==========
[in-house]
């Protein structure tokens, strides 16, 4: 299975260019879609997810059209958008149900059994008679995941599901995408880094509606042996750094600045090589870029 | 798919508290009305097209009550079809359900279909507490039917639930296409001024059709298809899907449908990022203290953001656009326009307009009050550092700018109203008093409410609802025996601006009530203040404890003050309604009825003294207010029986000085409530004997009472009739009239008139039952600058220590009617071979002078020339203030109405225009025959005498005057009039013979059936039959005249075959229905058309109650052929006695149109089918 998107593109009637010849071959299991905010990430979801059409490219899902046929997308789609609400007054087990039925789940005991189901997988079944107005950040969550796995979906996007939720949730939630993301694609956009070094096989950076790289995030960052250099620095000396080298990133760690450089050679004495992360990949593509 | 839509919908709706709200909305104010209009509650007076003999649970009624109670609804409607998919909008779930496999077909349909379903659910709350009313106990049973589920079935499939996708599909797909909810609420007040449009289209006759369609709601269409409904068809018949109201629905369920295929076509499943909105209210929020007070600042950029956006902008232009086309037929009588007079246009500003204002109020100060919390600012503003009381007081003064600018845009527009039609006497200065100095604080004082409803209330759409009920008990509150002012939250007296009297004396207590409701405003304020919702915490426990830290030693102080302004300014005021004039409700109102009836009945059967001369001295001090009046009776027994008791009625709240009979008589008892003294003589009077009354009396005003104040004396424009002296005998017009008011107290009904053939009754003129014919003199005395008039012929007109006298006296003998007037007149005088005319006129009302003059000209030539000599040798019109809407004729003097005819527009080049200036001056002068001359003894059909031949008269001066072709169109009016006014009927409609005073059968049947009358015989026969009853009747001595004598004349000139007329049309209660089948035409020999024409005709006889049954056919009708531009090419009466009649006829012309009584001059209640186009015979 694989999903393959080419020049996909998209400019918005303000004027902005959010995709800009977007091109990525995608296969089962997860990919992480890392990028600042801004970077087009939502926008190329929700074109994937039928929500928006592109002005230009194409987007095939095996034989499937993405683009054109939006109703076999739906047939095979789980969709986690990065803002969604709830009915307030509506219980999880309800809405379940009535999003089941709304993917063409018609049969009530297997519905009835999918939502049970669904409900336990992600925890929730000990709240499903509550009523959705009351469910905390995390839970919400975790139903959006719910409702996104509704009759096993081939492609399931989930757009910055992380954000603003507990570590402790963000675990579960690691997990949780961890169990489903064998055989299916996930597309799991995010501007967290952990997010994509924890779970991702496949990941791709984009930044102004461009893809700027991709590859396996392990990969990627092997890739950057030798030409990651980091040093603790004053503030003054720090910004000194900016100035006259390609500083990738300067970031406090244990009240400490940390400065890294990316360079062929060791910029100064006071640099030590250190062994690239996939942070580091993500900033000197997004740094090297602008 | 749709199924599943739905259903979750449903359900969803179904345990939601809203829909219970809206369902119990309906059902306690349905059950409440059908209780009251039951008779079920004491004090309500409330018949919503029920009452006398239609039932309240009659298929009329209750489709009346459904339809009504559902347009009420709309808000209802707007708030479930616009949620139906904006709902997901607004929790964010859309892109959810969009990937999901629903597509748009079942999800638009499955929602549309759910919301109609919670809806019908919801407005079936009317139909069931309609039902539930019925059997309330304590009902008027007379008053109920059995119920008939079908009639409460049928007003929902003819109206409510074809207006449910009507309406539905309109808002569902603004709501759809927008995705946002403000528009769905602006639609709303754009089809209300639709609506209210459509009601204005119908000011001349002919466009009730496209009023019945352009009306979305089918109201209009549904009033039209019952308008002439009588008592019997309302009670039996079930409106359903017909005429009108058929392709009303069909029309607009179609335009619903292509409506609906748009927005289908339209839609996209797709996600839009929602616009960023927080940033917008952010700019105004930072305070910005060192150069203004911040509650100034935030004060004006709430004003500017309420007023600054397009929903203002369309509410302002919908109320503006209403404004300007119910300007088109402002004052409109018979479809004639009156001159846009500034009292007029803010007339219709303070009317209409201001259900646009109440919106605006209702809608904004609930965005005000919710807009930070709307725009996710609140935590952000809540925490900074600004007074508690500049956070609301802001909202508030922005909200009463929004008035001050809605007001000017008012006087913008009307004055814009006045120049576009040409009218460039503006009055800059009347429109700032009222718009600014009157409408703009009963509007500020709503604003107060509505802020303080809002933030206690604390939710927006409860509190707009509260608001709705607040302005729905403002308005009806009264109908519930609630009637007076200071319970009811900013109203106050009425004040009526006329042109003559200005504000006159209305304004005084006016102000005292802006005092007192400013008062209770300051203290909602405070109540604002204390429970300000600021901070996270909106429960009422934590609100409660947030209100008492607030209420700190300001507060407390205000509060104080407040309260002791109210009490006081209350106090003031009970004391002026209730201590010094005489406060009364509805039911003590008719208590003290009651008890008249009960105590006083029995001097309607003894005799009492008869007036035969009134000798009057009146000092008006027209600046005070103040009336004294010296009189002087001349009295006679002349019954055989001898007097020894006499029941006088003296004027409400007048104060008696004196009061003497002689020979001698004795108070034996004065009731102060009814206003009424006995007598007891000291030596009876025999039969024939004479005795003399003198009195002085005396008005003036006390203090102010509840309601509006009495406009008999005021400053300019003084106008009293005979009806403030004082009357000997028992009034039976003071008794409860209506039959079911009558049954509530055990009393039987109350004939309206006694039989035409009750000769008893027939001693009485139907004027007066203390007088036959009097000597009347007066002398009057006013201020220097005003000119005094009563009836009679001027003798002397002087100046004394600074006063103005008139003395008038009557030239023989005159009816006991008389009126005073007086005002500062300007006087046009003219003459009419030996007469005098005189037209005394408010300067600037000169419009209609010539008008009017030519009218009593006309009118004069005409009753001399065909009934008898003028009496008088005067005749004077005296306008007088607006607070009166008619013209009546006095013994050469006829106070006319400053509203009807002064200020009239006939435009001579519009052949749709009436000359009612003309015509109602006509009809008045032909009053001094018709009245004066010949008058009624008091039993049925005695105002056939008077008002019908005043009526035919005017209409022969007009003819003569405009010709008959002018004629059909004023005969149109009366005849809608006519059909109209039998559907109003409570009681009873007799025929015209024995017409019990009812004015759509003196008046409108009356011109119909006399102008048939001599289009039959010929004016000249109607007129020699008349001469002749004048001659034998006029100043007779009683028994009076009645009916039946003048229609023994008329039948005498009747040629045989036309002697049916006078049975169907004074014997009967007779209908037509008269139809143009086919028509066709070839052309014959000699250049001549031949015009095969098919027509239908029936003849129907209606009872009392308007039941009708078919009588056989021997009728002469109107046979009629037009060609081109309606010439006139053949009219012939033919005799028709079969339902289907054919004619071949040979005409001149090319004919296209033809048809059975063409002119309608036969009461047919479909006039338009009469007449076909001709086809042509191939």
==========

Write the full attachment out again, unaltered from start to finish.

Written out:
[in-house]
């Protein structure tokens, strides 16, 4: 299975260019879609997810059209958008149900059994008679995941599901995408880094509606042996750094600045090589870029 | 798919508290009305097209009550079809359900279909507490039917639930296409001024059709298809899907449908990022203290953001656009326009307009009050550092700018109203008093409410609802025996601006009530203040404890003050309604009825003294207010029986000085409530004997009472009739009239008139039952600058220590009617071979002078020339203030109405225009025959005498005057009039013979059936039959005249075959229905058309109650052929006695149109089918 998107593109009637010849071959299991905010990430979801059409490219899902046929997308789609609400007054087990039925789940005991189901997988079944107005950040969550796995979906996007939720949730939630993301694609956009070094096989950076790289995030960052250099620095000396080298990133760690450089050679004495992360990949593509 | 839509919908709706709200909305104010209009509650007076003999649970009624109670609804409607998919909008779930496999077909349909379903659910709350009313106990049973589920079935499939996708599909797909909810609420007040449009289209006759369609709601269409409904068809018949109201629905369920295929076509499943909105209210929020007070600042950029956006902008232009086309037929009588007079246009500003204002109020100060919390600012503003009381007081003064600018845009527009039609006497200065100095604080004082409803209330759409009920008990509150002012939250007296009297004396207590409701405003304020919702915490426990830290030693102080302004300014005021004039409700109102009836009945059967001369001295001090009046009776027994008791009625709240009979008589008892003294003589009077009354009396005003104040004396424009002296005998017009008011107290009904053939009754003129014919003199005395008039012929007109006298006296003998007037007149005088005319006129009302003059000209030539000599040798019109809407004729003097005819527009080049200036001056002068001359003894059909031949008269001066072709169109009016006014009927409609005073059968049947009358015989026969009853009747001595004598004349000139007329049309209660089948035409020999024409005709006889049954056919009708531009090419009466009649006829012309009584001059209640186009015979 694989999903393959080419020049996909998209400019918005303000004027902005959010995709800009977007091109990525995608296969089962997860990919992480890392990028600042801004970077087009939502926008190329929700074109994937039928929500928006592109002005230009194409987007095939095996034989499937993405683009054109939006109703076999739906047939095979789980969709986690990065803002969604709830009915307030509506219980999880309800809405379940009535999003089941709304993917063409018609049969009530297997519905009835999918939502049970669904409900336990992600925890929730000990709240499903509550009523959705009351469910905390995390839970919400975790139903959006719910409702996104509704009759096993081939492609399931989930757009910055992380954000603003507990570590402790963000675990579960690691997990949780961890169990489903064998055989299916996930597309799991995010501007967290952990997010994509924890779970991702496949990941791709984009930044102004461009893809700027991709590859396996392990990969990627092997890739950057030798030409990651980091040093603790004053503030003054720090910004000194900016100035006259390609500083990738300067970031406090244990009240400490940390400065890294990316360079062929060791910029100064006071640099030590250190062994690239996939942070580091993500900033000197997004740094090297602008 | 749709199924599943739905259903979750449903359900969803179904345990939601809203829909219970809206369902119990309906059902306690349905059950409440059908209780009251039951008779079920004491004090309500409330018949919503029920009452006398239609039932309240009659298929009329209750489709009346459904339809009504559902347009009420709309808000209802707007708030479930616009949620139906904006709902997901607004929790964010859309892109959810969009990937999901629903597509748009079942999800638009499955929602549309759910919301109609919670809806019908919801407005079936009317139909069931309609039902539930019925059997309330304590009902008027007379008053109920059995119920008939079908009639409460049928007003929902003819109206409510074809207006449910009507309406539905309109808002569902603004709501759809927008995705946002403000528009769905602006639609709303754009089809209300639709609506209210459509009601204005119908000011001349002919466009009730496209009023019945352009009306979305089918109201209009549904009033039209019952308008002439009588008592019997309302009670039996079930409106359903017909005429009108058929392709009303069909029309607009179609335009619903292509409506609906748009927005289908339209839609996209797709996600839009929602616009960023927080940033917008952010700019105004930072305070910005060192150069203004911040509650100034935030004060004006709430004003500017309420007023600054397009929903203002369309509410302002919908109320503006209403404004300007119910300007088109402002004052409109018979479809004639009156001159846009500034009292007029803010007339219709303070009317209409201001259900646009109440919106605006209702809608904004609930965005005000919710807009930070709307725009996710609140935590952000809540925490900074600004007074508690500049956070609301802001909202508030922005909200009463929004008035001050809605007001000017008012006087913008009307004055814009006045120049576009040409009218460039503006009055800059009347429109700032009222718009600014009157409408703009009963509007500020709503604003107060509505802020303080809002933030206690604390939710927006409860509190707009509260608001709705607040302005729905403002308005009806009264109908519930609630009637007076200071319970009811900013109203106050009425004040009526006329042109003559200005504000006159209305304004005084006016102000005292802006005092007192400013008062209770300051203290909602405070109540604002204390429970300000600021901070996270909106429960009422934590609100409660947030209100008492607030209420700190300001507060407390205000509060104080407040309260002791109210009490006081209350106090003031009970004391002026209730201590010094005489406060009364509805039911003590008719208590003290009651008890008249009960105590006083029995001097309607003894005799009492008869007036035969009134000798009057009146000092008006027209600046005070103040009336004294010296009189002087001349009295006679002349019954055989001898007097020894006499029941006088003296004027409400007048104060008696004196009061003497002689020979001698004795108070034996004065009731102060009814206003009424006995007598007891000291030596009876025999039969024939004479005795003399003198009195002085005396008005003036006390203090102010509840309601509006009495406009008999005021400053300019003084106008009293005979009806403030004082009357000997028992009034039976003071008794409860209506039959079911009558049954509530055990009393039987109350004939309206006694039989035409009750000769008893027939001693009485139907004027007066203390007088036959009097000597009347007066002398009057006013201020220097005003000119005094009563009836009679001027003798002397002087100046004394600074006063103005008139003395008038009557030239023989005159009816006991008389009126005073007086005002500062300007006087046009003219003459009419030996007469005098005189037209005394408010300067600037000169419009209609010539008008009017030519009218009593006309009118004069005409009753001399065909009934008898003028009496008088005067005749004077005296306008007088607006607070009166008619013209009546006095013994050469006829106070006319400053509203009807002064200020009239006939435009001579519009052949749709009436000359009612003309015509109602006509009809008045032909009053001094018709009245004066010949008058009624008091039993049925005695105002056939008077008002019908005043009526035919005017209409022969007009003819003569405009010709008959002018004629059909004023005969149109009366005849809608006519059909109209039998559907109003409570009681009873007799025929015209024995017409019990009812004015759509003196008046409108009356011109119909006399102008048939001599289009039959010929004016000249109607007129020699008349001469002749004048001659034998006029100043007779009683028994009076009645009916039946003048229609023994008329039948005498009747040629045989036309002697049916006078049975169907004074014997009967007779209908037509008269139809143009086919028509066709070839052309014959000699250049001549031949015009095969098919027509239908029936003849129907209606009872009392308007039941009708078919009588056989021997009728002469109107046979009629037009060609081109309606010439006139053949009219012939033919005799028709079969339902289907054919004619071949040979005409001149090319004919296209033809048809059975063409002119309608036969009461047919479909006039338009009469007449076909001709086809042509191939």